You probably won’t find me outside during the worst that weather has to offer because I don’t derive much happiness from it. But, the larger point is a good one. People tend to return back to their comfort zones during winter and rely on luxuries and conveniences when the weather isn’t perfect.

    Trust me, you will never know what you’re made of until you find yourself frolicking in the snow in nothing but your boxers. Yes, frolicking. :)

    Reply
  • Jerome December 23, 2014, 2:54 pm

    I hail from the great white north of Edmonton Alberta. Originally from a warmer clime I spent the first couple winters only biking and running during the odd warm spell. Now I have learned to embrace the weather and run 8 km to and from work and sneak in a lunchtime run once a week to get some sunshine. Even in – 20 C I have only ever needed 2 wool layers and a windbreaker. As soon as you get moving you don’t even feel the cold. Get out and enjoy it! Great Article.

    Reply
    • Eldred December 25, 2014, 9:43 pm

      I’m impressed that so many of you actually *enjoy* cold, or simply don’t feel it. I’ve had on a t-shirt, regular shirt, jacket, and coat and STILL feel the chill below 30F. I just can’t deal with cold weather. And that doesn’t even count the wind chill of biking. 20 below?!? Not even on a BET…. Looking forward to when I can leave the Winter Wonderland called Michigan.

      Reply
      • Judith December 26, 2014, 6:46 pm

        Peoples blood actually thickens up in cold weather, and thins out in heat. It is what enables people to live in Saudi Arabia and tolerate +45C and also Northern Canada and tolerate -45. It doesn’t happen instantly, and that is why one often feels colder at the beginning of the cold weather season than they do several weeks into it. I also get very stressed and warm on a +20 degree day in April, more so than +30 in July.

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      • Charlie Bader December 27, 2014, 7:34 am

        Lots of people bike up here in the deep cold. Some bike the entire Iditarod Trail and back in that kind of cold. They make handlebar covers called ‘poagies’ which make a huge difference with the wind. The feet take the brunt as well and there are cheap solutions for that too- good winter boots on rat-trap pedals. They also make some very expensive boots if you need to clip in. Other than that, a good wind shell on top of some insulating layers and your activity will generate a considerable amount of heat. Light yourself up like a Christmas Tree and go have a great time! You will find that you can ride places not possible in the summer, mostly frozen swamps and lakes- as long as the ice is thick enough.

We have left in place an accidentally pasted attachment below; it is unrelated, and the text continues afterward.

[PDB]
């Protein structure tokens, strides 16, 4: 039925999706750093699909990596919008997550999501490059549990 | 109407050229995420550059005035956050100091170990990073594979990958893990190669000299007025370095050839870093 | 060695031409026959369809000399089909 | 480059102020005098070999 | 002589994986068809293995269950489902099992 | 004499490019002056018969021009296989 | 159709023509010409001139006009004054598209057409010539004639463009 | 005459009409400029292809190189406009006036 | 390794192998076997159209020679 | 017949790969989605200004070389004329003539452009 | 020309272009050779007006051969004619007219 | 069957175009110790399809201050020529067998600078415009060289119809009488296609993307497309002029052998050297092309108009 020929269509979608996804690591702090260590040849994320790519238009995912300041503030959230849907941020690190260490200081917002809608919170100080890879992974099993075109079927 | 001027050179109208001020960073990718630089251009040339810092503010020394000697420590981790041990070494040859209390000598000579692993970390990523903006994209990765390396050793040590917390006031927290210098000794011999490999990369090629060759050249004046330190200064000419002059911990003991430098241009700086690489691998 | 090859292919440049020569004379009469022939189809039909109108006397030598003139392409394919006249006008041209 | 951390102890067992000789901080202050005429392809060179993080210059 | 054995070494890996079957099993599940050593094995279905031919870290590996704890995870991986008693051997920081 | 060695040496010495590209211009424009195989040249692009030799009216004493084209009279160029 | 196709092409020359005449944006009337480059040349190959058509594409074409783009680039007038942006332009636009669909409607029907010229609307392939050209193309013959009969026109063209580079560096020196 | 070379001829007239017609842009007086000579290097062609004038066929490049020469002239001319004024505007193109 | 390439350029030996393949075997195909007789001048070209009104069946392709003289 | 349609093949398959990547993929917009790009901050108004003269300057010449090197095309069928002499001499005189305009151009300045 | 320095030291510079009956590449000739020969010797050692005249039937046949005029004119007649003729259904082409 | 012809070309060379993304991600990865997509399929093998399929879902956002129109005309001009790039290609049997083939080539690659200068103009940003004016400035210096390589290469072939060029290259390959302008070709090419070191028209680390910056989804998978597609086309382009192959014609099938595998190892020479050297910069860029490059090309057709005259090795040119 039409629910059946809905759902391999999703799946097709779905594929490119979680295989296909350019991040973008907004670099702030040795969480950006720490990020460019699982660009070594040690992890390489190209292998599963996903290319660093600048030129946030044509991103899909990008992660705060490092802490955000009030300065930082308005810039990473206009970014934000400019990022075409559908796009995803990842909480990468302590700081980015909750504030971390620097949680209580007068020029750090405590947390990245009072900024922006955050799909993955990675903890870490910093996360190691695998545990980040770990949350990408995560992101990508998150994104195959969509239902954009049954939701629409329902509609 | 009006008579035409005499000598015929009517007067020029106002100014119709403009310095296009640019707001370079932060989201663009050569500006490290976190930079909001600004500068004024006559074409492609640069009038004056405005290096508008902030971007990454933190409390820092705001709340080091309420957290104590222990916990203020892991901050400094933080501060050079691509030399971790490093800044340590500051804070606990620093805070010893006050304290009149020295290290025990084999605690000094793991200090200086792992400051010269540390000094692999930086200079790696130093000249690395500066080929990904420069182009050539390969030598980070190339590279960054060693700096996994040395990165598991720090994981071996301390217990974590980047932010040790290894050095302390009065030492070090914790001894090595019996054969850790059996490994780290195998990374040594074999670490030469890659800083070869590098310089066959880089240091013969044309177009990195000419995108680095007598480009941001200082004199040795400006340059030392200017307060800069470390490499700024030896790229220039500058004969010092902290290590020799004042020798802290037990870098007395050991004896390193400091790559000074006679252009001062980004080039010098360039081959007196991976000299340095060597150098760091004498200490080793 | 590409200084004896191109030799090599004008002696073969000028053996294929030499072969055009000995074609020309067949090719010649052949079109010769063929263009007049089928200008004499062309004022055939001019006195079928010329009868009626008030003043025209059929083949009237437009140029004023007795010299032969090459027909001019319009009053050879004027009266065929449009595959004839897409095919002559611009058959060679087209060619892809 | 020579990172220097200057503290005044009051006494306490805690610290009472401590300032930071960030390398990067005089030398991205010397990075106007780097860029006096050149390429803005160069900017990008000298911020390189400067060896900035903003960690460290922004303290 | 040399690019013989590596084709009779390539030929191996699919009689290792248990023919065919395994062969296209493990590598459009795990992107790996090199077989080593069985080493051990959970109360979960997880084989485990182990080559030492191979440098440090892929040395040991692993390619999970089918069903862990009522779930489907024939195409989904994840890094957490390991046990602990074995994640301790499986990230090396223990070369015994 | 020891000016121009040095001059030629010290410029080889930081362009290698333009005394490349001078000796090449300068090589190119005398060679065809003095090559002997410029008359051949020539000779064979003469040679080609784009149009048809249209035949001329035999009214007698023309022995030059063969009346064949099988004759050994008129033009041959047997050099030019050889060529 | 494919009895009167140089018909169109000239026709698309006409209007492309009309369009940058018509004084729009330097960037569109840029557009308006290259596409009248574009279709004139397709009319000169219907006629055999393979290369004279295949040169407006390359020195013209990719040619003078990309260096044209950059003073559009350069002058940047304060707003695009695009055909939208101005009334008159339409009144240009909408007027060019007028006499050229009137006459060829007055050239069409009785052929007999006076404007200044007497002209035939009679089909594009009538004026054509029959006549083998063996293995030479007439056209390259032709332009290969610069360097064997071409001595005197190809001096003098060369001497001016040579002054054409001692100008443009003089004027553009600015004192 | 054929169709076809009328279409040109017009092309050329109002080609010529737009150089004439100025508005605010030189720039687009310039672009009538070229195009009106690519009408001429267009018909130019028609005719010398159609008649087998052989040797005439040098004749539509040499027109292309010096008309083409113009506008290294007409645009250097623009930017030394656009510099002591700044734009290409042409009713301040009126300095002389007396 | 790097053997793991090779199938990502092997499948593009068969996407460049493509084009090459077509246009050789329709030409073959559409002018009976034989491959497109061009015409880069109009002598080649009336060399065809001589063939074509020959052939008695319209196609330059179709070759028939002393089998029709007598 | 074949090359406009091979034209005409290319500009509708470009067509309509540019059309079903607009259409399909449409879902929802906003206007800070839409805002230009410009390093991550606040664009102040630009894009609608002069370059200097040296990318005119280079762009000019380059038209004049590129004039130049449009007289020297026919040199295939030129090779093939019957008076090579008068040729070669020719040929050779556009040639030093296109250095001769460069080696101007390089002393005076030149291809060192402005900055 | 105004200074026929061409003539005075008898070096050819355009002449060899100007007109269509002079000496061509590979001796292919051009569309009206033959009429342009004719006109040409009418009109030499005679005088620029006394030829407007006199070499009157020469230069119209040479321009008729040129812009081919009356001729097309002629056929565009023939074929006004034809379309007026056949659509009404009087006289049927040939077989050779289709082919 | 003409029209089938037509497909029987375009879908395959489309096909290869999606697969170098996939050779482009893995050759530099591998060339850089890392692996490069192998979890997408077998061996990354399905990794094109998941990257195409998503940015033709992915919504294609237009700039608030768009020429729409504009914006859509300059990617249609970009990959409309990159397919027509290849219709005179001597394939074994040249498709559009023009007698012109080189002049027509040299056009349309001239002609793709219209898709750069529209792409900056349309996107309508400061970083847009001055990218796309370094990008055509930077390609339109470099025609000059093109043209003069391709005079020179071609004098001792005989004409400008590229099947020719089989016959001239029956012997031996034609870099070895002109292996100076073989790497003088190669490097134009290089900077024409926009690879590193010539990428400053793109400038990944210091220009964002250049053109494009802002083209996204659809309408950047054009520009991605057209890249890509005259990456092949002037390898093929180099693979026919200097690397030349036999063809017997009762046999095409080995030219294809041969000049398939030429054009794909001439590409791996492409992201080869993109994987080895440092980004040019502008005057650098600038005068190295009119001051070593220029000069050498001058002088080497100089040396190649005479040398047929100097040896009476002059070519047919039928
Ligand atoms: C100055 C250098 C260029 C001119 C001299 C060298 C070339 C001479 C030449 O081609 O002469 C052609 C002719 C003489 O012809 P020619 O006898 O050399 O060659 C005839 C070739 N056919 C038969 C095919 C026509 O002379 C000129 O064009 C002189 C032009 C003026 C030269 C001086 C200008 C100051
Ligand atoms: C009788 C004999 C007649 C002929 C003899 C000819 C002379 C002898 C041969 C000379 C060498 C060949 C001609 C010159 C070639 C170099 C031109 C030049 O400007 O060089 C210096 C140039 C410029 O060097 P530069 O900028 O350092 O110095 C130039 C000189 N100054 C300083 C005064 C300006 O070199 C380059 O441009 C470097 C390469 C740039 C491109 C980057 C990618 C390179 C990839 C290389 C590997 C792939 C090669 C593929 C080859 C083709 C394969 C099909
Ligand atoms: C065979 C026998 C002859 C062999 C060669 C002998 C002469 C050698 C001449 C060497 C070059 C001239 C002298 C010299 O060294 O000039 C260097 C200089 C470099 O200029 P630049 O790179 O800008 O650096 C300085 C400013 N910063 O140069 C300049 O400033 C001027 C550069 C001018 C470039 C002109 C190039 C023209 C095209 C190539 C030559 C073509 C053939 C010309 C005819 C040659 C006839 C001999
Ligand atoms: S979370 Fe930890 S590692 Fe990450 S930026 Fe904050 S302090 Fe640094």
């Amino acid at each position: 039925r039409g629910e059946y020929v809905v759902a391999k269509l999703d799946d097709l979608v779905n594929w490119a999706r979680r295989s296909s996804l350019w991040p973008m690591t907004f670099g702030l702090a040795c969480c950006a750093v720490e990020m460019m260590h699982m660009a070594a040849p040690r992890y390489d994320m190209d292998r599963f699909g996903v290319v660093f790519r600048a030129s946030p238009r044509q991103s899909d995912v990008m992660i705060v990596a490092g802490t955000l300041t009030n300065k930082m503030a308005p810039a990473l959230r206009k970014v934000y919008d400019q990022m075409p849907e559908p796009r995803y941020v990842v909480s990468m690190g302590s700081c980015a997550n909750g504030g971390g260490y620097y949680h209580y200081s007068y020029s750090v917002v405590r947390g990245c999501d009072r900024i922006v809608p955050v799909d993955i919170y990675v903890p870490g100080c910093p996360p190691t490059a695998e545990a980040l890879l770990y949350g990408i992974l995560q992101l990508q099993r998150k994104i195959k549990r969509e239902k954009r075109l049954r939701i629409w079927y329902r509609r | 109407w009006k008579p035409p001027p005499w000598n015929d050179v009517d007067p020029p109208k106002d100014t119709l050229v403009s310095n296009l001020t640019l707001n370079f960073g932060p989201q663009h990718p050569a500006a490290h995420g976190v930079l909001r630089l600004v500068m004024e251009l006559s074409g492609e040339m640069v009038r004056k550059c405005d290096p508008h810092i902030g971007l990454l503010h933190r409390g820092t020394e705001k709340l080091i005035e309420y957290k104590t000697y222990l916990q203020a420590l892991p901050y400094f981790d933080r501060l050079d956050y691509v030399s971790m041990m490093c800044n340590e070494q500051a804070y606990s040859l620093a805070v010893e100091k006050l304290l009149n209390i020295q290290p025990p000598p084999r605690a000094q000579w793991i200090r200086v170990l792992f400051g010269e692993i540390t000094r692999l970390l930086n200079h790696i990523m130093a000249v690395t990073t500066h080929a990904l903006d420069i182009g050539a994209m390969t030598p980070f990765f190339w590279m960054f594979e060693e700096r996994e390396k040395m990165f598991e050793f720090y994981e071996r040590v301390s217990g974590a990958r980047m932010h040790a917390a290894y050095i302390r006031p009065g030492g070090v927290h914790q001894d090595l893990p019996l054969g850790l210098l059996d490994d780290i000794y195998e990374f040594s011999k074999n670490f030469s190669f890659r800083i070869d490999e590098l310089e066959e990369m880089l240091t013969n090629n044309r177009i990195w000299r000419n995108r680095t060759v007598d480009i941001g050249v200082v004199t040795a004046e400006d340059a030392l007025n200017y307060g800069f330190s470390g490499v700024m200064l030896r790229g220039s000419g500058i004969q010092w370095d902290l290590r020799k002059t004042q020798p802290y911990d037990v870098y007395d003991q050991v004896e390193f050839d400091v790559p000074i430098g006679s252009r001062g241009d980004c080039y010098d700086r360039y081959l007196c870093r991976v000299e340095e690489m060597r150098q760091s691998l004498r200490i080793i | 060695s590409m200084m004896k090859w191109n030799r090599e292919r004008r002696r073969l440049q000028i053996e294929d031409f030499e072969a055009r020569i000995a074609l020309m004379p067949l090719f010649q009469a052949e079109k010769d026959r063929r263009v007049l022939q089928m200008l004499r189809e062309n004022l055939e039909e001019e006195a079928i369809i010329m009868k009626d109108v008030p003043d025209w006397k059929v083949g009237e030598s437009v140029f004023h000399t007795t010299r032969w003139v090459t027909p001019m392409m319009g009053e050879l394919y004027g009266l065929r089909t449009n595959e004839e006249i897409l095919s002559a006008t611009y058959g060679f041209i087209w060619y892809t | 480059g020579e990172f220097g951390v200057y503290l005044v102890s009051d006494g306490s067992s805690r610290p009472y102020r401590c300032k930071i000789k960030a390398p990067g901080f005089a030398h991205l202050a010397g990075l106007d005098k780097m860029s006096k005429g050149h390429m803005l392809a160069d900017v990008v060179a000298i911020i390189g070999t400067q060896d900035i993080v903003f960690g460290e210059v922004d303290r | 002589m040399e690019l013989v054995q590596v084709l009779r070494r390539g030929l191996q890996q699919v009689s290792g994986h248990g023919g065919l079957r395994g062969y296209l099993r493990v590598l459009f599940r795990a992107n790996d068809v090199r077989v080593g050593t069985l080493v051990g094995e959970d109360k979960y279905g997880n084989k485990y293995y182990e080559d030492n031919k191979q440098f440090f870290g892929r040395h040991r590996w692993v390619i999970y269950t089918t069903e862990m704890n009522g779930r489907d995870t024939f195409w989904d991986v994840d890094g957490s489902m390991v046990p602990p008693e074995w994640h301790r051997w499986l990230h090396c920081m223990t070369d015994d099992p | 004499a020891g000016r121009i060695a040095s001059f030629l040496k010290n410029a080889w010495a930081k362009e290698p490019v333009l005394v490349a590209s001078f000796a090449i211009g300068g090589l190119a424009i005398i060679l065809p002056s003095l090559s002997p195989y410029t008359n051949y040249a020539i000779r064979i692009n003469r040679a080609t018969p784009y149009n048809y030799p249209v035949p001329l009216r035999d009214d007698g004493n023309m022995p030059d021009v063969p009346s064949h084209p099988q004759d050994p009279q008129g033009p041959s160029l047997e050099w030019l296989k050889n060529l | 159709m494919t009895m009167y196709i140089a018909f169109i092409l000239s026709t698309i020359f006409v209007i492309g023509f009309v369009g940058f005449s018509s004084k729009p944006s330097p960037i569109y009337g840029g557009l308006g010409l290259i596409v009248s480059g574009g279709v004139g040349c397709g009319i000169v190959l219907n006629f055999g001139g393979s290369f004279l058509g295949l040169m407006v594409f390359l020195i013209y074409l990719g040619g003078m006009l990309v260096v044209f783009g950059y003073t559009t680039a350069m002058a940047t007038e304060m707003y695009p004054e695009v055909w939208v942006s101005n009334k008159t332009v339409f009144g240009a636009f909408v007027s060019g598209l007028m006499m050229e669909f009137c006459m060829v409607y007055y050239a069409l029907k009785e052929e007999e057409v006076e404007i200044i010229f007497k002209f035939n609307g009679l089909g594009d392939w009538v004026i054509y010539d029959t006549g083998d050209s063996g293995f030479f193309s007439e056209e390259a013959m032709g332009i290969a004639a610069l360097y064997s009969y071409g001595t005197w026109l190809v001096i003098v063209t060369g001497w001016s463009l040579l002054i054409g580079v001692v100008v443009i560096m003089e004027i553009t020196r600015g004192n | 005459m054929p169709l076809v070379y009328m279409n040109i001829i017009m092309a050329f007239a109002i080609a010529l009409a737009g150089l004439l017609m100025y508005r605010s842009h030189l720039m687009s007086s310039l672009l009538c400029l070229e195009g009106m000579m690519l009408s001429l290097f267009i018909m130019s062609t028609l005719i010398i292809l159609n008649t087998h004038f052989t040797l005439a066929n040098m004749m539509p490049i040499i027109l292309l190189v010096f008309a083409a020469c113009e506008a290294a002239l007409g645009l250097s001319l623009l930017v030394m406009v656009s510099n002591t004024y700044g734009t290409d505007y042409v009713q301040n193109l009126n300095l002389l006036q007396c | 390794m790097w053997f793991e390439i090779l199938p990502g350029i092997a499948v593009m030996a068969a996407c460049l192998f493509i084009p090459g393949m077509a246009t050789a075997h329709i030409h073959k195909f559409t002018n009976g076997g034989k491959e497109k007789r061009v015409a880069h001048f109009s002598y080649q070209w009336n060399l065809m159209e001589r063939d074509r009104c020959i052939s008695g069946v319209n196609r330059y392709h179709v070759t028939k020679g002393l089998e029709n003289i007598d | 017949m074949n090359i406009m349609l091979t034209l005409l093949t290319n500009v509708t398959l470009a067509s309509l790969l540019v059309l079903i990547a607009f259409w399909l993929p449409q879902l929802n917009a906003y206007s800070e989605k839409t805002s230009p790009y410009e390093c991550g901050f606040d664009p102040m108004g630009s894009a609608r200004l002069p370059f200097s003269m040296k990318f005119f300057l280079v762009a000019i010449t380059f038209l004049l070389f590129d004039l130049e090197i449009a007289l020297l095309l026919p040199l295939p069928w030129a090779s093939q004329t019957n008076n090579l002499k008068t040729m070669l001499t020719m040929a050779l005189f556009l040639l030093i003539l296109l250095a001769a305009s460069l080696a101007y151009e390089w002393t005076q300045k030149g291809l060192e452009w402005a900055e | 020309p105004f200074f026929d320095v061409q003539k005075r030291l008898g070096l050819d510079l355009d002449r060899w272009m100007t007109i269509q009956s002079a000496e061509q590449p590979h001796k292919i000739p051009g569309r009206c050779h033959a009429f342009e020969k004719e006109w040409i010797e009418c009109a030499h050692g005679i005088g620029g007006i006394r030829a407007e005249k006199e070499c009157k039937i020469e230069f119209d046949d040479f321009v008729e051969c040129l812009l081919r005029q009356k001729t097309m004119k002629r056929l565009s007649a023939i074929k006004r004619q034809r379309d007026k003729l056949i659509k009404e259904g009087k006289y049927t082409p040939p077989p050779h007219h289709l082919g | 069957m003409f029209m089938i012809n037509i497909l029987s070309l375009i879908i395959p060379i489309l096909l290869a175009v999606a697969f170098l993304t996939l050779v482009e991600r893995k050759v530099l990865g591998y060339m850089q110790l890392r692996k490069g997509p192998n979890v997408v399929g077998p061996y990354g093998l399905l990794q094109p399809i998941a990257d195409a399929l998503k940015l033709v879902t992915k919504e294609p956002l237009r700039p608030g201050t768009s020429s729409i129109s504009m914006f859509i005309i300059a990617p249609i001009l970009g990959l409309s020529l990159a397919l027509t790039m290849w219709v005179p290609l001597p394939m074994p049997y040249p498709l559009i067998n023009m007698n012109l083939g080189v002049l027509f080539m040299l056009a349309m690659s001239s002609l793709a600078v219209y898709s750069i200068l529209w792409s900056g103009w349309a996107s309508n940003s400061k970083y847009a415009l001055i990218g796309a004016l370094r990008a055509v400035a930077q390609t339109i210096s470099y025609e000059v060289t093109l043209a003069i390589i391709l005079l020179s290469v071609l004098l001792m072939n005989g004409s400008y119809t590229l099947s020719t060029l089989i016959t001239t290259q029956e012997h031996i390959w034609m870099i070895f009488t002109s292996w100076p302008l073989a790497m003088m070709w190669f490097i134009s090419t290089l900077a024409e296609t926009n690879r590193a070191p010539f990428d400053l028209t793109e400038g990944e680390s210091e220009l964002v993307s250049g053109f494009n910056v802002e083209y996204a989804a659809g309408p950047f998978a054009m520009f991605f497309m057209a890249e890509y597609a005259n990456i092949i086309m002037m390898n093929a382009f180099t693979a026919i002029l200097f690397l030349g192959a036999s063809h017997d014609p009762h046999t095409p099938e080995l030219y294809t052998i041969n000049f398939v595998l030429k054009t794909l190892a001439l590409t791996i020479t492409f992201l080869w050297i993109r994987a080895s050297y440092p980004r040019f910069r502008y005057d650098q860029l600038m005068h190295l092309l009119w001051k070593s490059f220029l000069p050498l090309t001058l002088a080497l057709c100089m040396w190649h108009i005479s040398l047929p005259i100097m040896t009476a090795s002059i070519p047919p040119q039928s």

Reply
  • Mr. Captain Cash December 23, 2014, 4:02 pm

    MMM,

    I couldn’t agree more with the message of this post. I’d say 95% of my evening strolls around the neighbourhood I am a lone soul along the streets with my route lit up from the glow of my neighbours brain sucking television tubes. I must be completely honest I am still working on increasing my badassity as you call it. As I did put my bike away at the beginning of December to begin working on a way to get the tires more traction from the occasional freezing rain blitz we’ve been having. As of now work is still underway. Going to try to reduce the tire pressure even lower to see if that helps.

    Have fun in Ottawa,

    Mr. Captain Cash

    Reply
  • Frugal Bazooka December 23, 2014, 4:30 pm

    The three things I love about the winter:

    1. With wuss factor high – fewer people out and about means more open space for me
    2. The Christmas vacation and general good will means a more positive vibe in the air
    3. The longer days and nights give me the chance to re-charge my mental and physical batteries

    Merry Happy New Xmas Year MMM and thanks for making the year more optimistically interesting.

    Reply
  • Chris E December 23, 2014, 4:39 pm

    Great post! Even though its not cold here in San Diego here during the winter time, most people that have lived here for a few years think that anything below 70 degrees means it is time to turn on the heater and stay inside.